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Roanoke Valley Schools Need To Re-Think Names

The worst of the lot: William Byrd
James Breckinridge
William Fleming
James Madison

While we’re having some serious discussions about which war hero statues need to be removed, let’s look close to home at which schools in (or near) the Roanoke Valley need to be re-named.

We can start, of course, with Washington & Lee University in Lexington which was named for two slave-owners, one of which was the leading Confederate general during the Civil War. But we all know about Generals Washington and Lee.

I doubt George Washington’s legacy will get much criticism because he was “the father of the country,” but if we’re going to tear down statues of slave owners, his probably should be among the first to go.

Let’s talk about those notables under the radar in most places, but who remind us daily of where we came from.

In Roanoke City and Roanoke County William Ruffner Middle School, James Breckinridge Middle School, William Fleming High School, Patrick Henry High School, William Byrd High School, and James Madison Middle School are all named for slave-holders.

Patrick Henry

The controversial Stonewall Jackson Middle School name was changed a year ago to John Fishwick Middle School because Jackson was a Civil War general. (Jackson also illegally taught young black children to read, which is noted on a stained glass window of an African-American church in Roanoke. Fishwick was a noted Roanoke Valley businessman and scion of a prominent and honorable family.)

William Henry Ruffner was a reluctant slave owner who lobbied against it. He was the designer and first superintendent of Virginia’s public school system and principal of the State Female Normal School (Longwood University). He was born in Lexington and was a graduate of what became Washington and Lee University. During the Civil War he was a Presbyterian minister and farmer in Rockingham County. Ruffner owned slaves, and he advocated the gradual emancipation and colonization of Virginia’s slaves.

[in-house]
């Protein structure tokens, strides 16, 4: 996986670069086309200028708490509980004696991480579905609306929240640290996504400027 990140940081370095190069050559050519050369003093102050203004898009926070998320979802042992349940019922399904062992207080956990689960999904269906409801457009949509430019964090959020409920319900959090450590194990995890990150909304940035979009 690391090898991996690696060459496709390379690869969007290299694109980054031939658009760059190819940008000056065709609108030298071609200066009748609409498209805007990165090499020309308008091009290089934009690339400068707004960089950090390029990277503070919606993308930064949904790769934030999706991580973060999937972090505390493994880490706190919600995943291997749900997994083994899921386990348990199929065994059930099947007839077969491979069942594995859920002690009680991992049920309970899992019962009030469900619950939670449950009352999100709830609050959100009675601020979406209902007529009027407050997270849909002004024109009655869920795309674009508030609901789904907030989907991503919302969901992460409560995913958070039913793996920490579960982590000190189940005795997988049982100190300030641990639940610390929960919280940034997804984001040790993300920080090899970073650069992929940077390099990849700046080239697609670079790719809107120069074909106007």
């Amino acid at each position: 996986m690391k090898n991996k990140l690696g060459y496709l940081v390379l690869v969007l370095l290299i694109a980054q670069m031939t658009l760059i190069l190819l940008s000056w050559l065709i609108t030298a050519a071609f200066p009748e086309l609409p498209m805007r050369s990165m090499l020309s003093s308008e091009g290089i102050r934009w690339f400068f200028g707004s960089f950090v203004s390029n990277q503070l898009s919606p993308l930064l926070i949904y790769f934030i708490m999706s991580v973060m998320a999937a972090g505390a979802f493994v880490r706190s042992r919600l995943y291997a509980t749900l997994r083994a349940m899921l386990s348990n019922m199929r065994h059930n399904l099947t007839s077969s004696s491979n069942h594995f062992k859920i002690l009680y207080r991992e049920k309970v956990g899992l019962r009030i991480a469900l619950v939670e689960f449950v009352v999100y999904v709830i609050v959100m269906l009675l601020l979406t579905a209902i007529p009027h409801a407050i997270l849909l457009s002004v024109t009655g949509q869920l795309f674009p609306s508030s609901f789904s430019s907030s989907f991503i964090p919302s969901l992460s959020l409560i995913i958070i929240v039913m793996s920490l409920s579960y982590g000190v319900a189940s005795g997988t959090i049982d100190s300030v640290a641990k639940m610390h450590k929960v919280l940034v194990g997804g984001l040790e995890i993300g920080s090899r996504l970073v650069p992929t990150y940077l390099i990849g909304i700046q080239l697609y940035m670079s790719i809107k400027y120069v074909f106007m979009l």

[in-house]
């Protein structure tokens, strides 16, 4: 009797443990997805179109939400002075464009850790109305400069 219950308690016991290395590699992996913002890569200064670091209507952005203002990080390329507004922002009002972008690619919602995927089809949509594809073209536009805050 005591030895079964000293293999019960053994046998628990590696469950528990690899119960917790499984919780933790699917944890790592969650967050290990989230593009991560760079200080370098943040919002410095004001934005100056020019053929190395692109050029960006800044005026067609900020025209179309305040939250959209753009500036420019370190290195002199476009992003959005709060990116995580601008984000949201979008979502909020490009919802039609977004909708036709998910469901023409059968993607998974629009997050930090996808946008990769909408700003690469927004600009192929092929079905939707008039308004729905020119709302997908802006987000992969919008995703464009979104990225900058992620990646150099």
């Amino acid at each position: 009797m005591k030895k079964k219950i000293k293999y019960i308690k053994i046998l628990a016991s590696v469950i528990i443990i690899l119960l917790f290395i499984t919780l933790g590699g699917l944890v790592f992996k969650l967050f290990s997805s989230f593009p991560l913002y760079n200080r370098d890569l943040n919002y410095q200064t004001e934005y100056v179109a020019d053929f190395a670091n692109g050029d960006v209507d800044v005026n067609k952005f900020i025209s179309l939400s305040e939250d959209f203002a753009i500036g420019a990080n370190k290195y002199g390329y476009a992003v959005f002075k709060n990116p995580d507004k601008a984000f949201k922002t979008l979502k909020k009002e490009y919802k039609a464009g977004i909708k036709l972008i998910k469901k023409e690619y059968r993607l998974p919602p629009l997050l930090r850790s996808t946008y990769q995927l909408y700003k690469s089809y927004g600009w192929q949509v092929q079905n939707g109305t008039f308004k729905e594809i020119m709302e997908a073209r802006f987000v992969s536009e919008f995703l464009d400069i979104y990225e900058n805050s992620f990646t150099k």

William Ruffner

Of all those names on schools above, probably the worst was William Byrd, who not only owned slaves but also did “vast” business in procuring and selling them, according to jstore.org.

Worthy of dishonorable mention is Woodrow Wilson Junior High. President Wilson could not own slaves because it was outlawed during the Civil War, but he was a noted racist, born and raised in Staunton.

Lucy Addison Middle School is the only local school named for an honorable human being. She was an African-American educator in Roanoke who lived quite a notable life.

By admin

Dan Smith is an award-winning journalist in Roanoke, Va., and a member of the Virginia Communications Hall of Fame. He is an author, photographer, essayist, father and grandfather. Co-founder of Valley Business FRONT magazine and founder of the Roanoke Regional Writers Conference. On Advisory Board of New River Voice.

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